Vote yes, then push hard to repair school funding

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Those who follow Northeaster editorials closely will probably think this one is a “no brainer” (an ironic choice of words, given the subject matter). Yes, we support the St. Anthony school district’s levy referendum and urge residents to vote “yes” on May 20. We don’t claim that it’s faultless, and we can’t say with certainty that it will solve the district’s financial problems.

Actually, in some ways, we wish the referendum wasn’t being held, so we wouldn’t have to support it. We don’t really like supporting it because the underlying education funding system is badly broken. Fixing it will be a huge political undertaking that should begin immediately.

So, with that glowing recommendation, how can we justify supporting a call for more money into a system we claim is broken? The answer is the simplest yet most important point in the discussion: It is today’s students.

It’s going to take a lot of years and political upheaval to cure what ails the school financing system. And as much as we’d like to say, “Don’t throw good money after bad,” our desire to change the system does not justify shortchanging today’s students.

As substantial as this tens-of-millions of dollars proposition is, it’s a drop in the bucket compared with what’s needed to do the education job reliably and correctly. It’s probably the best we can do for today’s students given today’s rules.

But we have to change the rules.

Under the outwardly-appealing doctrine of “local control,” residents elect community school boards to operate the schools in their communities. While they are increasingly controlled by rules and mandates from other governments, these boards are responsible for all the grunt work of running schools. They buy or lease every square inch of school real estate; they construct and maintain every school building; they hire, fire, promote, retire and pay benefits for every teacher, administrator, office worker, lunch room worker and janitor; they negotiate every labor contract; they buy or contract for every school bus, every person who drives them and every drop of fuel they use. They’re also responsible for establishing the local taxes that fund much of each district’s operation.

We could go on, but we think you get the picture. With all of this essential work to do, how much time do the board members—who are either volunteers or receive a small stipend—have to spend on tasks that can truly benefit from being handled by “local” people? We fear it’s not a lot. And in these times when expenses increase far faster than revenues, these people are also left to cut the programs, defer the maintenance, and go to their residents for what appears to be the “last ditch effort” of a single-district referendum. The basics—facilities, maintenance and personnel—are essential and don’t vary that much from district to district. They could and should be provided without the need for piecemeal tax increases.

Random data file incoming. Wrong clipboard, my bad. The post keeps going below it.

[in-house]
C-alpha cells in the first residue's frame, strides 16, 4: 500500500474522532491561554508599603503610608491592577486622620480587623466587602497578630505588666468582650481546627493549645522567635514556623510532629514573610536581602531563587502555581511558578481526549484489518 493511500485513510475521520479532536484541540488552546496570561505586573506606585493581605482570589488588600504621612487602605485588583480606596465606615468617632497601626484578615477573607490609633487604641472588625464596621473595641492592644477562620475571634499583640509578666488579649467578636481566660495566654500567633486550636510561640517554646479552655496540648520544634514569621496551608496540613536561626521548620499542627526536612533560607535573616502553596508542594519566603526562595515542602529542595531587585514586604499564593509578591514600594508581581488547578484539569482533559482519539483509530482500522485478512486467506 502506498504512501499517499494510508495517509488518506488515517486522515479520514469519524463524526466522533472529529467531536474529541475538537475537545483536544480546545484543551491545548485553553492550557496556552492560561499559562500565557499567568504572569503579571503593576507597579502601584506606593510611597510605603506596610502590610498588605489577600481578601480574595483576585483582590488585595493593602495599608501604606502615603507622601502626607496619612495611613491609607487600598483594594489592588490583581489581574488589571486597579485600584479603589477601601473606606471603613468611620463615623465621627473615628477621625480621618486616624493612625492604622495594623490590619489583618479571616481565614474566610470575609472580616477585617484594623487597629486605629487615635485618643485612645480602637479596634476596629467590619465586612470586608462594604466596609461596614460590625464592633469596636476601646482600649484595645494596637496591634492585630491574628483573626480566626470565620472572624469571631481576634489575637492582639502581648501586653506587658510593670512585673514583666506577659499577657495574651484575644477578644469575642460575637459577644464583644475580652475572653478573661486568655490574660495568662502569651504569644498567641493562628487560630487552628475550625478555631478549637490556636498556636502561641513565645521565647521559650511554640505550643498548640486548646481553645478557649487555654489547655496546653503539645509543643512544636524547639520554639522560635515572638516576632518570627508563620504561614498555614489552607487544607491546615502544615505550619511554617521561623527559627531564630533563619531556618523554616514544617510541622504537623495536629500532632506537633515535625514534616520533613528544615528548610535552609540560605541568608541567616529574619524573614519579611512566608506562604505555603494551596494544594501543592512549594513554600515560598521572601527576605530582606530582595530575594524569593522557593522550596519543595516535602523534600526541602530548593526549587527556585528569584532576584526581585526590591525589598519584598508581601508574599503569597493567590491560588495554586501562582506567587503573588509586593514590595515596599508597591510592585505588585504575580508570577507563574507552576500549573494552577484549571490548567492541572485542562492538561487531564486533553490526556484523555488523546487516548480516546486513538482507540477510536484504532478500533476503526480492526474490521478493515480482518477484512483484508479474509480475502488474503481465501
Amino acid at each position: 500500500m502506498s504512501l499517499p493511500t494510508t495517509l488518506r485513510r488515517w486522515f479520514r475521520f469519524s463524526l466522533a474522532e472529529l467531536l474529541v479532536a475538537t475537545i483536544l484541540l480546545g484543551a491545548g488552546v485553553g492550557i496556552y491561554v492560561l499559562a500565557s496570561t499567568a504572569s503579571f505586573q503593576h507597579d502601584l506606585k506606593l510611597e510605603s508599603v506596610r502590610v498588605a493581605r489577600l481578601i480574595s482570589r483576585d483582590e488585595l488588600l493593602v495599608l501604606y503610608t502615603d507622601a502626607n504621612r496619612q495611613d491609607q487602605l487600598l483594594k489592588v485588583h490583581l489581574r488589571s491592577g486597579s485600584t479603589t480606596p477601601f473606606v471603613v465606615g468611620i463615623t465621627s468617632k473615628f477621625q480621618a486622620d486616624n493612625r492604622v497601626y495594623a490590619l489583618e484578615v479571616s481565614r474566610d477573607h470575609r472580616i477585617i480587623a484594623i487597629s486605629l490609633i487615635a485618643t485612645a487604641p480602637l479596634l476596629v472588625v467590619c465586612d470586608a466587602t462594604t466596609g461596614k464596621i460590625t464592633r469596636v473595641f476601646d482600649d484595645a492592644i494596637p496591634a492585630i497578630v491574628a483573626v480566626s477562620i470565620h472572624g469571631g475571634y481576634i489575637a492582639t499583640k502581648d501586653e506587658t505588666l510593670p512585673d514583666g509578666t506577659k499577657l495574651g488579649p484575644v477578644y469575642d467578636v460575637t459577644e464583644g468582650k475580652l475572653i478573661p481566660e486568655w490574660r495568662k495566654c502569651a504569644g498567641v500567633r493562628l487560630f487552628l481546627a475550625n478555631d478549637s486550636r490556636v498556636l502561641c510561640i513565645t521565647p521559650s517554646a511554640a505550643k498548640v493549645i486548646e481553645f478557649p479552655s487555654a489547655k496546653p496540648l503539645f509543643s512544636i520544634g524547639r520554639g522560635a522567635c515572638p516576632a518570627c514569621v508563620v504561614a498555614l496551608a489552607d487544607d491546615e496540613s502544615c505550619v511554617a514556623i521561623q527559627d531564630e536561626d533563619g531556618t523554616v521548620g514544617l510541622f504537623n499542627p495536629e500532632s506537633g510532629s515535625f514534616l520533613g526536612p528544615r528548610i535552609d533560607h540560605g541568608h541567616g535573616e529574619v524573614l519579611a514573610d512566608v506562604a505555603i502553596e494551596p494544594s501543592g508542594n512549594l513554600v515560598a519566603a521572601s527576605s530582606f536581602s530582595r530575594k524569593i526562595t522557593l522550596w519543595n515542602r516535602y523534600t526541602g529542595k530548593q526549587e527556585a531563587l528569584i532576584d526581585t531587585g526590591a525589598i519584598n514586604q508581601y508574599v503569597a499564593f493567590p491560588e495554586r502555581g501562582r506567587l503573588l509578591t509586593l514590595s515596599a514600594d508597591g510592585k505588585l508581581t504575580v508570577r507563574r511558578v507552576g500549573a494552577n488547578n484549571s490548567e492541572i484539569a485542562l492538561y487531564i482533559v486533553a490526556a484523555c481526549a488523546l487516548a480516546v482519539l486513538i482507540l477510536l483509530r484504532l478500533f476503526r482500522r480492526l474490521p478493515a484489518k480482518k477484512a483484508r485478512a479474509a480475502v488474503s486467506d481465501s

Just how many of these boards does a place like Minnesota have—each doing this same exacting, exhausting, essential grunt work day after day, year after year? Does 34 sound like an excessive number in this highly-networked, instant-access-to data, technological age? It does to us. That’s the number of Minnesota school districts that begin with the letter M. Alphabet-wide, the number is 338.

With 338 boards scrambling to keep the roof from leaking and the teachers paid,is it any wonder that many of the districts seem to have trouble educating students as well as we all would like them to?

St. Anthony’s school board members shouldn’t have to go to the voters for maintenance money. But they do. And we say, “Give it to them.” But then, let’s fix the system. Statewide (or larger-area) standards and provisions for school facilities, maintenance and personnel would allow the school boards to concentrate more on education. Again, it will be a huge political undertaking. And we believe it will have huge educational benefits. The time to start is now.